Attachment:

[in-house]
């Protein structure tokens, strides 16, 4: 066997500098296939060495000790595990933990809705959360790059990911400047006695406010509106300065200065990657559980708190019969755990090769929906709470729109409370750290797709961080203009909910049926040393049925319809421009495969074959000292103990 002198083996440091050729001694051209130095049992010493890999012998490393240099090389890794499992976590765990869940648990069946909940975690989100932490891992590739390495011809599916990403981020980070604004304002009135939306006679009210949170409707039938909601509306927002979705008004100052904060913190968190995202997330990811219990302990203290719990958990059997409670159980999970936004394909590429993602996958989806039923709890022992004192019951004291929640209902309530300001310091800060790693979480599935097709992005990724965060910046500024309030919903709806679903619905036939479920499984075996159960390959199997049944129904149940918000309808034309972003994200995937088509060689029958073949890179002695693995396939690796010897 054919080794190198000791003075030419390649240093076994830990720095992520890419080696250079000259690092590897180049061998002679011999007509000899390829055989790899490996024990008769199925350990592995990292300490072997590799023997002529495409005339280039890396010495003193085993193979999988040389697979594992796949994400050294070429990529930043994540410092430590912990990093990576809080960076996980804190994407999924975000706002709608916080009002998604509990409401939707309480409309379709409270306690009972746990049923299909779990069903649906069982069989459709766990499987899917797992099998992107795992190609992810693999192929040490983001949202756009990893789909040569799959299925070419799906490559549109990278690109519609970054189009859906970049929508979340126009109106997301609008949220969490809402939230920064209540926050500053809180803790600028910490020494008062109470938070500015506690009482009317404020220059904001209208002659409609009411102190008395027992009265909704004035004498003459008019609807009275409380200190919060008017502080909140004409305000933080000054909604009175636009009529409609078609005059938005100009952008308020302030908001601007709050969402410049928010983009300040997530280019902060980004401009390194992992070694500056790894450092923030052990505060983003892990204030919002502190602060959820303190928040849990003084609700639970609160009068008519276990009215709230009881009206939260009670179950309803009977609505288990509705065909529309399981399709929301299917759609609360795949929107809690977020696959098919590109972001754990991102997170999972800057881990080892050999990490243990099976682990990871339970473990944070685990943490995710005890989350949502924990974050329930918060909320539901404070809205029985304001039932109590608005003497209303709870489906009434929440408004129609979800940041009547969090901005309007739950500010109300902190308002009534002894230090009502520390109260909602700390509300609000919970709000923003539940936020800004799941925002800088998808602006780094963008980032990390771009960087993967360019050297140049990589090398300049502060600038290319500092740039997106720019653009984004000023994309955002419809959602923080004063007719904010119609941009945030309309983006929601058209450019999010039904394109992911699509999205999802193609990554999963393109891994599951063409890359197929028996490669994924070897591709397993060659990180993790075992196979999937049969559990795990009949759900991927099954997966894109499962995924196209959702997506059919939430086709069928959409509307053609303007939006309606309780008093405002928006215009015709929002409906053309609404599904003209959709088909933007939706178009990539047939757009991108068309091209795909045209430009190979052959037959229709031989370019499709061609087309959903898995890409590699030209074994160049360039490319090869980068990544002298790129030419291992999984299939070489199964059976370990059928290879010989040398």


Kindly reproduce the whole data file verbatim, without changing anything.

[in-house]
């Protein structure tokens, strides 16, 4: 066997500098296939060495000790595990933990809705959360790059990911400047006695406010509106300065200065990657559980708190019969755990090769929906709470729109409370750290797709961080203009909910049926040393049925319809421009495969074959000292103990 002198083996440091050729001694051209130095049992010493890999012998490393240099090389890794499992976590765990869940648990069946909940975690989100932490891992590739390495011809599916990403981020980070604004304002009135939306006679009210949170409707039938909601509306927002979705008004100052904060913190968190995202997330990811219990302990203290719990958990059997409670159980999970936004394909590429993602996958989806039923709890022992004192019951004291929640209902309530300001310091800060790693979480599935097709992005990724965060910046500024309030919903709806679903619905036939479920499984075996159960390959199997049944129904149940918000309808034309972003994200995937088509060689029958073949890179002695693995396939690796010897 054919080794190198000791003075030419390649240093076994830990720095992520890419080696250079000259690092590897180049061998002679011999007509000899390829055989790899490996024990008769199925350990592995990292300490072997590799023997002529495409005339280039890396010495003193085993193979999988040389697979594992796949994400050294070429990529930043994540410092430590912990990093990576809080960076996980804190994407999924975000706002709608916080009002998604509990409401939707309480409309379709409270306690009972746990049923299909779990069903649906069982069989459709766990499987899917797992099998992107795992190609992810693999192929040490983001949202756009990893789909040569799959299925070419799906490559549109990278690109519609970054189009859906970049929508979340126009109106997301609008949220969490809402939230920064209540926050500053809180803790600028910490020494008062109470938070500015506690009482009317404020220059904001209208002659409609009411102190008395027992009265909704004035004498003459008019609807009275409380200190919060008017502080909140004409305000933080000054909604009175636009009529409609078609005059938005100009952008308020302030908001601007709050969402410049928010983009300040997530280019902060980004401009390194992992070694500056790894450092923030052990505060983003892990204030919002502190602060959820303190928040849990003084609700639970609160009068008519276990009215709230009881009206939260009670179950309803009977609505288990509705065909529309399981399709929301299917759609609360795949929107809690977020696959098919590109972001754990991102997170999972800057881990080892050999990490243990099976682990990871339970473990944070685990943490995710005890989350949502924990974050329930918060909320539901404070809205029985304001039932109590608005003497209303709870489906009434929440408004129609979800940041009547969090901005309007739950500010109300902190308002009534002894230090009502520390109260909602700390509300609000919970709000923003539940936020800004799941925002800088998808602006780094963008980032990390771009960087993967360019050297140049990589090398300049502060600038290319500092740039997106720019653009984004000023994309955002419809959602923080004063007719904010119609941009945030309309983006929601058209450019999010039904394109992911699509999205999802193609990554999963393109891994599951063409890359197929028996490669994924070897591709397993060659990180993790075992196979999937049969559990795990009949759900991927099954997966894109499962995924196209959702997506059919939430086709069928959409509307053609303007939006309606309780008093405002928006215009015709929002409906053309609404599904003209959709088909933007939706178009990539047939757009991108068309091209795909045209430009190979052959037959229709031989370019499709061609087309959903898995890409590699030209074994160049360039490319090869980068990544002298790129030419291992999984299939070489199964059976370990059928290879010989040398």